In recent years, the outsourcing industry has seriously developed. As a result, today, many companies are opting to outsource their hardware infrastructure to specialized third parties. Many of these organizations fail to realize that they remain responsible and liable for the Oracle database’s correct licensing as the end-user. When you outsource, losing control of your number of licenses is relatively easy. This is because your outsourcing company-of-choice may configure solutions that ensure your organization’s software has maximum uptime. It may also choose a hardware infrastructure that allows your software to run on multiple machines. These actions go against Oracle’s regulations.
Incomplete Overview of Installations
It’s common knowledge that once Oracle database software programs are installed, they must be licensed even if they are not in use. Due to a lack of proper software inventory tooling and procedures, a good number of organizations have an inaccurate overview of these installations. Without knowledge of how many installations you’ve got, you can’t manage or even control usage. If you can’t manage or control usage, you’ll likely break an Oracle regulation.
Various Software Configuration Options
When installing the Oracle database, you can easily install different components and products as well. As much as deploying options and packs not included in your license is easy to do, it’s essential that you get the licenses required for these additional features. Without valid licenses, you may find yourself in a huge mess.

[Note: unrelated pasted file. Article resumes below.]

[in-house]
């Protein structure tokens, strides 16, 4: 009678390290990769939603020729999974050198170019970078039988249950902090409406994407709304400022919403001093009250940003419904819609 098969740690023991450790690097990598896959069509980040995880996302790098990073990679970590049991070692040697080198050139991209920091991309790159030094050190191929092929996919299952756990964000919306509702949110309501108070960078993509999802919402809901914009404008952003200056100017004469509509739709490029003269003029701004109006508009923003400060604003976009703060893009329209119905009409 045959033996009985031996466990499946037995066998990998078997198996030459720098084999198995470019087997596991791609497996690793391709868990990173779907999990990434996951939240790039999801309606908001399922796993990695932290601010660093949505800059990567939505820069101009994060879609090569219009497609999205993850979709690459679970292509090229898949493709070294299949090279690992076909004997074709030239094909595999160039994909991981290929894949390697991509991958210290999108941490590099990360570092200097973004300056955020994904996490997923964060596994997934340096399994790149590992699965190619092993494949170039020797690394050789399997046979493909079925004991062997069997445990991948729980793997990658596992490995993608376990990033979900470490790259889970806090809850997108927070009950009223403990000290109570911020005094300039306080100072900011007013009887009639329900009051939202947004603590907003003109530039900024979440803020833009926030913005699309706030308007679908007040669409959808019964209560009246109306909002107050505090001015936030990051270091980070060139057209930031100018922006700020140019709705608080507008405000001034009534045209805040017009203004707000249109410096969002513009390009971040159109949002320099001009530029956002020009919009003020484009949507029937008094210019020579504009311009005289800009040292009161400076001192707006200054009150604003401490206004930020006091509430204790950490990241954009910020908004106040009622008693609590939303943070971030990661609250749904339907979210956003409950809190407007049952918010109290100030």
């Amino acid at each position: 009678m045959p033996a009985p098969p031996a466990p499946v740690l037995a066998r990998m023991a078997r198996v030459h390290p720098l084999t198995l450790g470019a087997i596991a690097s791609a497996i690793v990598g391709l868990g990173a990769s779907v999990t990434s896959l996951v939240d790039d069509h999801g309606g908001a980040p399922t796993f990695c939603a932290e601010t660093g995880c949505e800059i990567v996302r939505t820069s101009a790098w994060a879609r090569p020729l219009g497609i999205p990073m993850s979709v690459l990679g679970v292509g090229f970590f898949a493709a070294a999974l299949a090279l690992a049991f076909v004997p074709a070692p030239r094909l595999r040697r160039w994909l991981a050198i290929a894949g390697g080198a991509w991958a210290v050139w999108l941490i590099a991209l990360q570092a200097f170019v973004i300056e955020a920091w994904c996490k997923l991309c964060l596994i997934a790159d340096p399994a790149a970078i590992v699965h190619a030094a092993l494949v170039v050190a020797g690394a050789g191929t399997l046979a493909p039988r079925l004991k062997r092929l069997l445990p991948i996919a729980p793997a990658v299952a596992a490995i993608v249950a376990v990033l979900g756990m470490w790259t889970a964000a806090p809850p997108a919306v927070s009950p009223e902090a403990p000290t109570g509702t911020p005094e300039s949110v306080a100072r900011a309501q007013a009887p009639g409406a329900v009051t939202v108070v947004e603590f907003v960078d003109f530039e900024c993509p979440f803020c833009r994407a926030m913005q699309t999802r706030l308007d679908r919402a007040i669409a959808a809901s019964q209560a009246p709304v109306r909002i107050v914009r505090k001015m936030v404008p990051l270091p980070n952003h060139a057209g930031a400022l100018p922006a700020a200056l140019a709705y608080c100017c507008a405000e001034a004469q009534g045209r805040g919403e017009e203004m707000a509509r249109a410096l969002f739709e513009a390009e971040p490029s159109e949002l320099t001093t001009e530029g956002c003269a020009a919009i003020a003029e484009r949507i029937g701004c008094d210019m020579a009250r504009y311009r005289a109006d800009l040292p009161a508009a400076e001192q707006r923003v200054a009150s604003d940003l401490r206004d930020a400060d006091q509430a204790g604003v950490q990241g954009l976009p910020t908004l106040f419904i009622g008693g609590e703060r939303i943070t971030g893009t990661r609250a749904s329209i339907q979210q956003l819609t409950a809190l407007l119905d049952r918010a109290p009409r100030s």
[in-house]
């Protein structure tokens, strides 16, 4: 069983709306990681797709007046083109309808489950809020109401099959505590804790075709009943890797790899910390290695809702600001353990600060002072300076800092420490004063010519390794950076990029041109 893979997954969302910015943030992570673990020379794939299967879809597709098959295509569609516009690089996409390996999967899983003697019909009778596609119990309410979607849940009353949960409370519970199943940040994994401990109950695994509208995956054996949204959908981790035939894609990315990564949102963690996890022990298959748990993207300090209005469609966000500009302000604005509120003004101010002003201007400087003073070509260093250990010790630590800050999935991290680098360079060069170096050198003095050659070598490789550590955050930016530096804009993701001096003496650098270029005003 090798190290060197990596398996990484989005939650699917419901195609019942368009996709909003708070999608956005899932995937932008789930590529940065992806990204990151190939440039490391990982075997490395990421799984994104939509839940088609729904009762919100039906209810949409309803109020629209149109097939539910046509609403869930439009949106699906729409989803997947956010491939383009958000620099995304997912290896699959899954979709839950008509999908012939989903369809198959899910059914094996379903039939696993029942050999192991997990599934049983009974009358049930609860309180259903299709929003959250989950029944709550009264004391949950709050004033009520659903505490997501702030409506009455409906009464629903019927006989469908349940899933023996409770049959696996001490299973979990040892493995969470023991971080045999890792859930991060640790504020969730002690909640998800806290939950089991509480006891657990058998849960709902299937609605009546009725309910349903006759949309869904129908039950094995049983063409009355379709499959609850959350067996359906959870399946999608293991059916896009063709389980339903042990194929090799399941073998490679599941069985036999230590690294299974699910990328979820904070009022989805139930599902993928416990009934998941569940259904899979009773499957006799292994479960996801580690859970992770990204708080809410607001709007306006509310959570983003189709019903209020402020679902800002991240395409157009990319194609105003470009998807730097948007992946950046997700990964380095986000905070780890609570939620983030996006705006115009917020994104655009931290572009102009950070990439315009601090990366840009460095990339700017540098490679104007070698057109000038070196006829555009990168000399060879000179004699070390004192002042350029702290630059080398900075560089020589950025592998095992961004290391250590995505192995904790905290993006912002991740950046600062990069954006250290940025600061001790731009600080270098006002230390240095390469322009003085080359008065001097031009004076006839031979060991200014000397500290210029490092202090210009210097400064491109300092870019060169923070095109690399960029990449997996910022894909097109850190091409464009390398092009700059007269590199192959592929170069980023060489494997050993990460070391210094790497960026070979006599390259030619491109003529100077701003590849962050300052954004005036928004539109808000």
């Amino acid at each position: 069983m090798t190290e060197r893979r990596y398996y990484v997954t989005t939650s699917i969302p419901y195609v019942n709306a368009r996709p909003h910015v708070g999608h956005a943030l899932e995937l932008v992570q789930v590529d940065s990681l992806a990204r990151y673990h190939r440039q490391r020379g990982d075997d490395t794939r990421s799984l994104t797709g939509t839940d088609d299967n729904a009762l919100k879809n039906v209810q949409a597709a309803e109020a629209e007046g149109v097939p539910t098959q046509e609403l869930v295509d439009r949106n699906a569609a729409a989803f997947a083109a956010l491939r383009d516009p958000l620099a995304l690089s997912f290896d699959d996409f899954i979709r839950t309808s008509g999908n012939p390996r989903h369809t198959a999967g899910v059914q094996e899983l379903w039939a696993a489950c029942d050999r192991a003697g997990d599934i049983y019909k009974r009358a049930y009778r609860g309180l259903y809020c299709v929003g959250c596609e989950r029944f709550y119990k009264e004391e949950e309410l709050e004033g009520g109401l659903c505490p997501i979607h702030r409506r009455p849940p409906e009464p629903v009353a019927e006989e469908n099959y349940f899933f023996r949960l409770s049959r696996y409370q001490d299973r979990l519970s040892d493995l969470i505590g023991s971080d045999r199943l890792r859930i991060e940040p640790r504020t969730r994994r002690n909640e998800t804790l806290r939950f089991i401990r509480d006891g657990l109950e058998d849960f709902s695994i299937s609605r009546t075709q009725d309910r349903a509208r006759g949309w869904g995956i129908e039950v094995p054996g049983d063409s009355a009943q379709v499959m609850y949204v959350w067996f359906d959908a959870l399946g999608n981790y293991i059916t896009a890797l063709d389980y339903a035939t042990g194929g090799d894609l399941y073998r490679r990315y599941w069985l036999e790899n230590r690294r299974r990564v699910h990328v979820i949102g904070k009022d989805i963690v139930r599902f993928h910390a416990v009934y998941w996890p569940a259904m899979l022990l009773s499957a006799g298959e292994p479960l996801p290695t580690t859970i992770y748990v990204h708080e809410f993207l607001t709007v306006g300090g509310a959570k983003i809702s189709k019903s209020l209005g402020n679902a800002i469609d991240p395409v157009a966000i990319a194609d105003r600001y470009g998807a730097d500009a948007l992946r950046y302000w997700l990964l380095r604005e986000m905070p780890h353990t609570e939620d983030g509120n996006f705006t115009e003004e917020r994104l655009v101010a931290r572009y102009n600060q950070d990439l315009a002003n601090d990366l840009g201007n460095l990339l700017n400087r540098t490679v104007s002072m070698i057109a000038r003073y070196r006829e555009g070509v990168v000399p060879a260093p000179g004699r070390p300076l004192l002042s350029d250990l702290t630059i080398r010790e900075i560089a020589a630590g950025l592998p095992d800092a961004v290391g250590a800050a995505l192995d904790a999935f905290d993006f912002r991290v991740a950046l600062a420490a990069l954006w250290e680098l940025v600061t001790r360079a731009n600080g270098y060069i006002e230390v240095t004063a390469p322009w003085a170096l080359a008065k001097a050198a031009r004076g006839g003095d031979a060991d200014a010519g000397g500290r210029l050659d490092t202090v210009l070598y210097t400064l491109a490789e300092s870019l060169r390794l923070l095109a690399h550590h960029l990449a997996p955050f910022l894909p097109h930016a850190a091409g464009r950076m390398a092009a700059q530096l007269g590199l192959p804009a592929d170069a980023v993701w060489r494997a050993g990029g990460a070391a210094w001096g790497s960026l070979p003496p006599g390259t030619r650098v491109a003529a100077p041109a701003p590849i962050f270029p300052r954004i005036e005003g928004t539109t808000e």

Use by another Legal Entity
Oracle’s licensing agreement stipulates that Oracle programs are used for internal purposes only. Unless addressed clearly with customized contract language, your licenses cannot be used by your partners or any other outside entity. Thus, if you allow an external party to use your Oracle database, you’ll be in breach of your contract.
Access to Oracle Database
If you create an account for five hundred individuals, and only fifty individuals use it, you still need about five hundred licenses. This means that you’ve got to pay utmost attention to who is accessing the software. In addition, you may require a separate license not only for people but also for devices that directly or indirectly access the database. It’s also essential that you constantly check who needs access and who doesn’t. This will help you not only reduce your risk of exposure but also save you money.
Being found contravening Oracle licensing agreements can be very costly. In some extreme cases, organizations have been fined millions of dollars. If your organization is caught violating Oracle user license agreements, you may have to pay the amount needed for the additional licenses to resolve the violation. You may also have to pay for any technical support fees for the period of unlicensed use of the software. These fees are roughly 22% annually in back support. If you fail to pay the penalty, Oracle may suspend your access to software updates. It may also suspend technical support.
If you would like to avoid these Oracle compliance issues, you should contact an Oracle partner that offers exquisite Oracle audits. The more reliable your Oracle partner-of-choice is, the better it is for you.